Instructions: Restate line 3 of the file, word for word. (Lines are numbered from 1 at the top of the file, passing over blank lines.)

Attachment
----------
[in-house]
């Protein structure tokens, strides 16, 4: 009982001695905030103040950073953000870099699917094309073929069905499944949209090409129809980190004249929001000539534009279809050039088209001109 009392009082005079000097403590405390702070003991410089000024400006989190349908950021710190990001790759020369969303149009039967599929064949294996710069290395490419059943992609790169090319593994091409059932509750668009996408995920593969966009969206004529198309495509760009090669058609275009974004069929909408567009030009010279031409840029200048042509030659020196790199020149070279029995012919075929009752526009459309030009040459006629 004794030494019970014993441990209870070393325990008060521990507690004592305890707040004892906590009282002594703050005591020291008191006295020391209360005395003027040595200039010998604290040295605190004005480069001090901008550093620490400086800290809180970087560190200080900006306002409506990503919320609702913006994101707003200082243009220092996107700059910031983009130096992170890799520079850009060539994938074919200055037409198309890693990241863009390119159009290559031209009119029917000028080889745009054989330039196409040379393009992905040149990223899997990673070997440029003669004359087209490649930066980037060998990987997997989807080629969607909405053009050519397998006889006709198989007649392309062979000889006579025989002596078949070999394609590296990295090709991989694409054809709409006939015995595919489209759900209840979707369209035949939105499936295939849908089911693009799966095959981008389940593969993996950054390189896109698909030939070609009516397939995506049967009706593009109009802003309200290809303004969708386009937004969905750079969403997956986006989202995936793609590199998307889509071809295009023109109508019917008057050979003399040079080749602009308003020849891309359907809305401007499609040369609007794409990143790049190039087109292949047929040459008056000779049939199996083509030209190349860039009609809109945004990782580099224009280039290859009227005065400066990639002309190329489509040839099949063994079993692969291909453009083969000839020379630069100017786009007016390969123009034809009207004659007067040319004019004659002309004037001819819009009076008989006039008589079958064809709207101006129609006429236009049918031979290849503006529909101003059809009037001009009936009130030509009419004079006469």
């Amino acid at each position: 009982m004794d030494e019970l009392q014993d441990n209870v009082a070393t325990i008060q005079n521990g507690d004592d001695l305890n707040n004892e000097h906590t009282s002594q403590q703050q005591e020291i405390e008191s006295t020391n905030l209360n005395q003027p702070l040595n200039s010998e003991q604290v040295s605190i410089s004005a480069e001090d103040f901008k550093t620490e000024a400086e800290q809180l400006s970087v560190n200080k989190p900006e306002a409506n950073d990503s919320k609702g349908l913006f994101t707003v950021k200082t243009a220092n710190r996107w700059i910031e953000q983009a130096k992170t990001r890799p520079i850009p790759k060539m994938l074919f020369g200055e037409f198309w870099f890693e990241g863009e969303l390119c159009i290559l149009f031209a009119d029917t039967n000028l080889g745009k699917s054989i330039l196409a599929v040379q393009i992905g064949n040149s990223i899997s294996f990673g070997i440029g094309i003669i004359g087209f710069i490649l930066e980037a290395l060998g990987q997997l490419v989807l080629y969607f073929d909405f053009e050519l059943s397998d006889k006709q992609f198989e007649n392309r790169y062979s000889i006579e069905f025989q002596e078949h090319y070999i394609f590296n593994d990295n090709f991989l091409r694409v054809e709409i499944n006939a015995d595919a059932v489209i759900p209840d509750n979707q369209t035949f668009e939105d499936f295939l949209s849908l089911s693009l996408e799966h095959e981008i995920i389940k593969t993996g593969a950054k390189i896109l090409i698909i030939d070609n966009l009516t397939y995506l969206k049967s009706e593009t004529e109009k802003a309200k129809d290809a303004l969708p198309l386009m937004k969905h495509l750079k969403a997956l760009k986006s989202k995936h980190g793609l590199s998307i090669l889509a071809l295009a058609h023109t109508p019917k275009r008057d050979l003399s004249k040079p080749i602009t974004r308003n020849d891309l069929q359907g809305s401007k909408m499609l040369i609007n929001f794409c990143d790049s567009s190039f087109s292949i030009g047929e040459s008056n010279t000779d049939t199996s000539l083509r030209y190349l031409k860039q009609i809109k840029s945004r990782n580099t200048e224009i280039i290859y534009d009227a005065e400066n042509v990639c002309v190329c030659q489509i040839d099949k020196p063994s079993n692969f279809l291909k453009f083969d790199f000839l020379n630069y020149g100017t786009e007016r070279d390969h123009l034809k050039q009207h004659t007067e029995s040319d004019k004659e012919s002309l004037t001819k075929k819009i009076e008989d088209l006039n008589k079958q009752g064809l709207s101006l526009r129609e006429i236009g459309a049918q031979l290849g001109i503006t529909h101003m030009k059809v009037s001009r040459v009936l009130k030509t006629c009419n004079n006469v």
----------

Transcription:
């Amino acid at each position: 009982m004794d030494e019970l009392q014993d441990n209870v009082a070393t325990i008060q005079n521990g507690d004592d001695l305890n707040n004892e000097h906590t009282s002594q403590q703050q005591e020291i405390e008191s006295t020391n905030l209360n005395q003027p702070l040595n200039s010998e003991q604290v040295s605190i410089s004005a480069e001090d103040f901008k550093t620490e000024a400086e800290q809180l400006s970087v560190n200080k989190p900006e306002a409506n950073d990503s919320k609702g349908l913006f994101t707003v950021k200082t243009a220092n710190r996107w700059i910031e953000q983009a130096k992170t990001r890799p520079i850009p790759k060539m994938l074919f020369g200055e037409f198309w870099f890693e990241g863009e969303l390119c159009i290559l149009f031209a009119d029917t039967n000028l080889g745009k699917s054989i330039l196409a599929v040379q393009i992905g064949n040149s990223i899997s294996f990673g070997i440029g094309i003669i004359g087209f710069i490649l930066e980037a290395l060998g990987q997997l490419v989807l080629y969607f073929d909405f053009e050519l059943s397998d006889k006709q992609f198989e007649n392309r790169y062979s000889i006579e069905f025989q002596e078949h090319y070999i394609f590296n593994d990295n090709f991989l091409r694409v054809e709409i499944n006939a015995d595919a059932v489209i759900p209840d509750n979707q369209t035949f668009e939105d499936f295939l949209s849908l089911s693009l996408e799966h095959e981008i995920i389940k593969t993996g593969a950054k390189i896109l090409i698909i030939d070609n966009l009516t397939y995506l969206k049967s009706e593009t004529e109009k802003a309200k129809d290809a303004l969708p198309l386009m937004k969905h495509l750079k969403a997956l760009k986006s989202k995936h980190g793609l590199s998307i090669l889509a071809l295009a058609h023109t109508p019917k275009r008057d050979l003399s004249k040079p080749i602009t974004r308003n020849d891309l069929q359907g809305s401007k909408m499609l040369i609007n929001f794409c990143d790049s567009s190039f087109s292949i030009g047929e040459s008056n010279t000779d049939t199996s000539l083509r030209y190349l031409k860039q009609i809109k840029s945004r990782n580099t200048e224009i280039i290859y534009d009227a005065e400066n042509v990639c002309v190329c030659q489509i040839d099949k020196p063994s079993n692969f279809l291909k453009f083969d790199f000839l020379n630069y020149g100017t786009e007016r070279d390969h123009l034809k050039q009207h004659t007067e029995s040319d004019k004659e012919s002309l004037t001819k075929k819009i009076e008989d088209l006039n008589k079958q009752g064809l709207s101006l526009r129609e006429i236009g459309a049918q031979l290849g001109i503006t529909h101003m030009k059809v009037s001009r040459v009936l009130k030509t006629c009419n004079n006469v």